Germany set to topple the UK in commercial property
The UK is losing as commercial property investors flock Germany
With brexit approaching fast, British commercial brick and mortar is losing fast to that of Germany, as the EU country gets ready to claim the top spot in commercial property in Europe – a place erstwhile occupied by the UK. Germany is all set to topple the UK from the prime spot and sit at the top of commercial property market in Europe as the current patterns indicate.
These details were revealed in a survey of 3,500 international real estate investors by Brickvest, a property investment firm. The survey indicated that Germany is now the favourite destination for global property investors as brexit worries take ‘shape’. The survey found that one-third real estate investors are looking to back commercial deals in Germany. According to the online survey, the demand for London in commercial property has gone down to 27 per cent in the last quarter from 32 per cent a year ago.
So, brexit is showing its much-anticipated impact on the UK’s commercial property sector, considered a safe haven till now. As feared earlier, London risks losing thousands of jobs as a wave of relocation by corporations are on cards. These multinationals are planning to abandon the UK and move to the other side of the channel. Among the big names, are – Goldman Sachs, Deustche Bank, JP Morgan, Lloyd’s, HSBC, Morgan Stanley and Citigroup – which, practically cover the whole spectrum in the banking and financial sector. Among these, Deustche Bank, has already proceeded with its plans and leased premises in Frankfurt, Germany. Deustche Bank has said that it could relocate 4,000 jobs to its Frankfurt location. For the major corporations, along with these relocations, would come loss tens of thousands sackings in the UK.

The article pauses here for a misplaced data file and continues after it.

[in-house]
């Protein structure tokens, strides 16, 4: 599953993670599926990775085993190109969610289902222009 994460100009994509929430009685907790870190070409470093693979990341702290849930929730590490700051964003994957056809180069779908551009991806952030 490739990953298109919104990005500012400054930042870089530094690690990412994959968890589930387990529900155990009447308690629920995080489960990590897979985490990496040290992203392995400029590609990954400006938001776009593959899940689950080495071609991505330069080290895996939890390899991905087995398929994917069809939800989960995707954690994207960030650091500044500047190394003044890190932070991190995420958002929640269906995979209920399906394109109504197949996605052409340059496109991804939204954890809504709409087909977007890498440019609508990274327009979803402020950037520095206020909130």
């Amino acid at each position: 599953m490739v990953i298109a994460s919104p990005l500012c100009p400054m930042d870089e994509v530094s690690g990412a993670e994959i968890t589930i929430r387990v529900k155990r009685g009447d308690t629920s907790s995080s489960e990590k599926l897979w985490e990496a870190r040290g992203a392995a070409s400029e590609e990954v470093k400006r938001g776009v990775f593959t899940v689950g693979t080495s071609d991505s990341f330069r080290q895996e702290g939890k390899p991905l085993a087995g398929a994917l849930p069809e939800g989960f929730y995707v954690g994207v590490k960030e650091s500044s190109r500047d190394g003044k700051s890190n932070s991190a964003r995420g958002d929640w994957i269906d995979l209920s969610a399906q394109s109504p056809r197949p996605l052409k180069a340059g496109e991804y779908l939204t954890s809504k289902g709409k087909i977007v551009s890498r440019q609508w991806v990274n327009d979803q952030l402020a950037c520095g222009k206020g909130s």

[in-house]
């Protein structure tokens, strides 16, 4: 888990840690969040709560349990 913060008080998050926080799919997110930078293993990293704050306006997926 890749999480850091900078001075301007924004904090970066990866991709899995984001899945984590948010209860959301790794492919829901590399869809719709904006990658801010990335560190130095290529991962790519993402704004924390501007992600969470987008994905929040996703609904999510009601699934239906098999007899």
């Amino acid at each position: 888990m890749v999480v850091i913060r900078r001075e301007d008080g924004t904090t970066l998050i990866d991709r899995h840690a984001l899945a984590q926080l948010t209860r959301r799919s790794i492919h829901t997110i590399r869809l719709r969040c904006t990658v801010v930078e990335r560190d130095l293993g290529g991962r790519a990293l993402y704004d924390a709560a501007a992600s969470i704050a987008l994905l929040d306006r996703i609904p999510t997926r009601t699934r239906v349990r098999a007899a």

The effect of warnings by top industry bosses that they are likely to axe tens of thousands of jobs in Britain following the country’s splits from the EU is now visible. On the contrary, research Capital Economics forecasts something different. The research firm expects UK commercial property to deliver total returns approaching 10 per cent this year. But Eduardo Gorab, property economist at the Capital Economics, said that with interest rates now seemingly on a gently rising trajectory, capital value growth and thus returns will moderate next year. Capital Economics expects returns to be between 4 per cent and 6 per cent during 2018 and 2021. He said that the expensive markets of London and South East will underperform.